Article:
The Perks of Being a Mountainside Taxi Driver

By Joey Fening

SAN LUIS, Costa Rica — Our taxi driver’s expression turns awfully un-Costa Rican as he finds out the van has popped a flat tire. He received the news as our van was descending the steep, unforgiving rock road when a following truck gave us a few friendly honks and pulled up along the driver’s side. After a brief exchange in Spanish informing us of our dilemma, the other driver pulled his truck ahead and continued his descent down the Tilaran mountain range. It was a neighborly notion, however small, and it wouldn’t be the day’s last. 

Our taxi now assumes a slower pace, the driver throwing intermittent glances at the back left tire. A local from the area, his skin, eyes, and brown hair are all sandy, and as he negotiates the mountain roads with three remaining tires partially deflated in their own right, he keeps his eyes squinted and lips pursed. Sharp-featured and in his mid-twenties, he avoids a maze of potholes, and he downshifts the manual transmission to slow the van over the unavoidable ones. All the while, he’s no doubt racking his brain to find a new tire.

Our van is labeled “turismo” on the back, but we’ll take offense if you call us the t-word. We’ve all run through the excuses in our heads: We’re a group of students studying the country’s environmental policy and economic development, and the beautiful sights and warm weather (in January) pose no distraction to our strictly academic two-week stay in the country. The nice tans cannot be prevented.

Monteverde rests on Costa Rica’s slice of the continental ridge, a thickly forested mountain range that hosts some of the country’s most important natural preservation areas. We’ve been staying at a lodge next to the Monteverde Institute, an environmental organization nested in the higher summits of the mountains and host of our study abroad program. Bethany, a worker at the institute, is our guide for two weeks. She’s an American, but has lived in Monteverde for nine years and seems to know every bend in the roads, every call from the rainforest, and every solution to the problems we’ve thrown at her. There was a lot to adjust to in Costa Rica (toilet paper goes in the trash, not the toilet), but for Bethany, the people weren’t one of them; she grew up in Georgia, and she likens Monteverde’s community to America’s southern hospitality. It’s why she came here.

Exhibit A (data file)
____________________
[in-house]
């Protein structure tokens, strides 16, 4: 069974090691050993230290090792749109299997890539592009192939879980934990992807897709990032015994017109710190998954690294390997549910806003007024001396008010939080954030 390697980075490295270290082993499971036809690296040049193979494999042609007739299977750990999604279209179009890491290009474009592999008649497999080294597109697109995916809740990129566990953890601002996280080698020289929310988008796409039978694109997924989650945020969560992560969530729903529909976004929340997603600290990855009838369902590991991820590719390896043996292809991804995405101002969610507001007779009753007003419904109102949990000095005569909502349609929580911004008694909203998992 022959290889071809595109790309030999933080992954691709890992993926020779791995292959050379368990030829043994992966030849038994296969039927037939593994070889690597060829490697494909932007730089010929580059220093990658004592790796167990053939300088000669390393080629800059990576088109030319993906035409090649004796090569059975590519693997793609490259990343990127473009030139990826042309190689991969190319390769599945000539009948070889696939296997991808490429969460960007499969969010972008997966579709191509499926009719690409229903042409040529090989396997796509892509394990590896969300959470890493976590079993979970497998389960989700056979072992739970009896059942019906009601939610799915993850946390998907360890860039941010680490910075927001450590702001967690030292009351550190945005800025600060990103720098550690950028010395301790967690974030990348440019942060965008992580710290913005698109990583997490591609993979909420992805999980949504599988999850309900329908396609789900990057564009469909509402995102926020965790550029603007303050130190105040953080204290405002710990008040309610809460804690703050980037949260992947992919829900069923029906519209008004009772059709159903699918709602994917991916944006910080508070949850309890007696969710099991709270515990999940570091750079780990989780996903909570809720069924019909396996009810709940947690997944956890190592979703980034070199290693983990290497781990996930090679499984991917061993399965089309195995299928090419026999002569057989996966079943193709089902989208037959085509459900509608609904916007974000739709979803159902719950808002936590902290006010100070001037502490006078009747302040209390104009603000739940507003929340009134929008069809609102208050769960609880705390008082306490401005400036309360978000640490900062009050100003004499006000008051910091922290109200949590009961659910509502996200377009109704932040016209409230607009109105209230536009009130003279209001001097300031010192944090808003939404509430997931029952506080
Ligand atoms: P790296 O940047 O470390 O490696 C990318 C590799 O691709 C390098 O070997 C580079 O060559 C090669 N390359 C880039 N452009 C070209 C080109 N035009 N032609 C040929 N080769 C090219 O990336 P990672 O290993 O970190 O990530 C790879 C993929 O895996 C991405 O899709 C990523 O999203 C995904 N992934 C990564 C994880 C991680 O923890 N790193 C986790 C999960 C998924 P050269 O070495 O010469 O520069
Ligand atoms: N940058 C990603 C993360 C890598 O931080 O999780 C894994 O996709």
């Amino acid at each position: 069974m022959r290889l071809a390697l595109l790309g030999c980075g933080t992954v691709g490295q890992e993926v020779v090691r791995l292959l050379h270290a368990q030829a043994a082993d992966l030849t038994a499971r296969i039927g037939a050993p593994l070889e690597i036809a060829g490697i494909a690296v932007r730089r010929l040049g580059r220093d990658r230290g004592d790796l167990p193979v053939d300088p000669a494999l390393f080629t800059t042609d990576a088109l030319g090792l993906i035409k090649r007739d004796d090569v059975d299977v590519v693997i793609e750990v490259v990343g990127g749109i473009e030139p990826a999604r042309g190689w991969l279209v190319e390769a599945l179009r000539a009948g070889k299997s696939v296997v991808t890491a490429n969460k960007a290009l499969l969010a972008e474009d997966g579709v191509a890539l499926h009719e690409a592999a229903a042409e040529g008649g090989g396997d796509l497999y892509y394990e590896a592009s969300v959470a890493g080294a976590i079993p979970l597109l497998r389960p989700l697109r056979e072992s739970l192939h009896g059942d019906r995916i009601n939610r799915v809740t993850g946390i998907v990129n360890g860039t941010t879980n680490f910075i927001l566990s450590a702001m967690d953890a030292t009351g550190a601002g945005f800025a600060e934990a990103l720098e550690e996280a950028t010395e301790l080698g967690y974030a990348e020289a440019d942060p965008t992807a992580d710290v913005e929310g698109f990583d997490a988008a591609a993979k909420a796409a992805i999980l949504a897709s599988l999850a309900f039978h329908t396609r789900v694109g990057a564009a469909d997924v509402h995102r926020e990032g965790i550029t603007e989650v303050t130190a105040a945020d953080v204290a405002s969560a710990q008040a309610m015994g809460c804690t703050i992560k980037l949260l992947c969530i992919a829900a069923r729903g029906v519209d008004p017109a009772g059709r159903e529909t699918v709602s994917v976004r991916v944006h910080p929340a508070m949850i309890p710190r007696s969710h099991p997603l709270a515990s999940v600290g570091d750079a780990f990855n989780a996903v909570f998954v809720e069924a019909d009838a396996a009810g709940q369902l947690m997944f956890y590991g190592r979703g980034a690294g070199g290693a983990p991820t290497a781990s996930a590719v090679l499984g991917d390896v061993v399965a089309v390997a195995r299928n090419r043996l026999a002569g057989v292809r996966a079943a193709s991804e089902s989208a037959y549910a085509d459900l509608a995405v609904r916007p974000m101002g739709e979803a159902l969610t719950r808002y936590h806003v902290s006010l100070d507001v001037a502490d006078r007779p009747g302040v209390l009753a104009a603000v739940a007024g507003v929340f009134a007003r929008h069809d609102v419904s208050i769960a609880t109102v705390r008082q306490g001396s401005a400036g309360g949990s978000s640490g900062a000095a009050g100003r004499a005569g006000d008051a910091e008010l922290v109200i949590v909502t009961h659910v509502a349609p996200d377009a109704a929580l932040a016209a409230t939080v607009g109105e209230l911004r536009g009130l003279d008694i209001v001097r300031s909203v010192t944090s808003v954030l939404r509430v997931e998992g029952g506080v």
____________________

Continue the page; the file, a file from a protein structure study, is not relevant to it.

She lives with her husband and two kids in San Luis, the stretch of mountain our van is currently limping through, and we’re picking her up along the way to our first destination of the day. We’re off to meet a man named Lelo; he’s building a combination restaraunt-bar-lodge-farm on his property, and a self-sustaining one at that.

Our driver is from San Ramon, a province over on the mountain range, and while San Luis is only a short but trying drive away, he isn’t sure where he can find a replacement tire. If he doesn’t soon, he’ll have to stop. About a mile ahead, Lelo is already waiting.

The driver spots a woman walking down the road, and before he brings the laboring van to a complete stop, she has already stepped up to his rolled-down window. It turns out she’s Bethany’s mother-in-law, and after another brief conversation in Spanish, she motions down the road.

The driver lurches the van back into motion, and after a couple more bends in the road, he sees a roadside figure, to his immense relief: Bethany. It doesn’t take long for her to find a solution.

“There are about 400 people in San Luis, and they all help each other,” Bethany says at the mouth of a farm’s dirt driveway.

The San Luis neighbors might be friendly, but their farm dogs aren’t, and we keep a comfortable distance at the property’s roadside edge. About 40 yards down the driveway, a canine duet barks from the ranchhouse where our gimped taxi is parked. Our driver and the farm’s owner are both crouched beside the van, inspecting the faulty tire.

Perhaps to help kill time, someone asks Bethany why there was a metal girder around a sharp turn in the road earlier. There’s no shortage of dangerous angles in these mountainous roads, but that barrier was the only safety measure to speak of.

“A car fell off of there a few years ago,” Bethany says. During a drive, a local family and their homestay student stopped to snap a few photos of a particularly impressive view. This in itself is no misjudgment: The slopes of the scenic green mountainside and the rolling mists that obscure its higher reaches demand such tribute. It was when the car tried to pull away that something went wrong. Nobody knows exactly what; the driver died in the crash. The community raised funds to install a girder after the tragedy.

Over by the ranchhouse, the farm owner wheels the flat tire, now removed, away from the van.

Bethany says the community’s reaction was typical after a local tragedy. If someone’s house burns down, the town will host a dance, with proceeds going to the victim’s family. In San Luis, the communal sensitivity for a neighbor’s welfare can act as a de facto insurance policy.

The farm owner rolls a replacement tire, covered in a thin layer of dried mud but functional, over to the van’s rear.